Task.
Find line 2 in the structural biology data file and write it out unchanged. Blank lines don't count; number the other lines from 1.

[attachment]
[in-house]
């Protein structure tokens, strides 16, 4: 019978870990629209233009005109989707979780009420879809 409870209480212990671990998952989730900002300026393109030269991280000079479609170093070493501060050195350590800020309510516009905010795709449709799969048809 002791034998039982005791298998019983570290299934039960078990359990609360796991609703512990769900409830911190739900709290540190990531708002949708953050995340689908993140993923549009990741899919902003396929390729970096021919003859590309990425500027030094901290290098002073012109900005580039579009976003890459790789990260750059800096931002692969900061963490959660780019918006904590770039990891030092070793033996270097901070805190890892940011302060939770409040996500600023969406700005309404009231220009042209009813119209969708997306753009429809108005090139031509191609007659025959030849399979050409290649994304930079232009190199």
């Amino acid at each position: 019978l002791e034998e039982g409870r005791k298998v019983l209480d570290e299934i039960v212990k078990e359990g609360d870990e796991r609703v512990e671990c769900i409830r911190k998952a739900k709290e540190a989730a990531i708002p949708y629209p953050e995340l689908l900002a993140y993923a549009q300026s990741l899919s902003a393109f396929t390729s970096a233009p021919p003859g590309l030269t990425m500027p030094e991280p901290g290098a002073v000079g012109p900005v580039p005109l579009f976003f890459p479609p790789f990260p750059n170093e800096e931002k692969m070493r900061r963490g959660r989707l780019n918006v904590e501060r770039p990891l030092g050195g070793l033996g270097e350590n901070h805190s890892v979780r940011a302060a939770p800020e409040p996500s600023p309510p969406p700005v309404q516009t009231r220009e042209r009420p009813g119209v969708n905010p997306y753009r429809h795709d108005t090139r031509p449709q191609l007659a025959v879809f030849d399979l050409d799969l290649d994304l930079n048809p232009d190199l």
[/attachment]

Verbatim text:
């Protein structure tokens, strides 16, 4: 019978870990629209233009005109989707979780009420879809 409870209480212990671990998952989730900002300026393109030269991280000079479609170093070493501060050195350590800020309510516009905010795709449709799969048809 002791034998039982005791298998019983570290299934039960078990359990609360796991609703512990769900409830911190739900709290540190990531708002949708953050995340689908993140993923549009990741899919902003396929390729970096021919003859590309990425500027030094901290290098002073012109900005580039579009976003890459790789990260750059800096931002692969900061963490959660780019918006904590770039990891030092070793033996270097901070805190890892940011302060939770409040996500600023969406700005309404009231220009042209009813119209969708997306753009429809108005090139031509191609007659025959030849399979050409290649994304930079232009190199």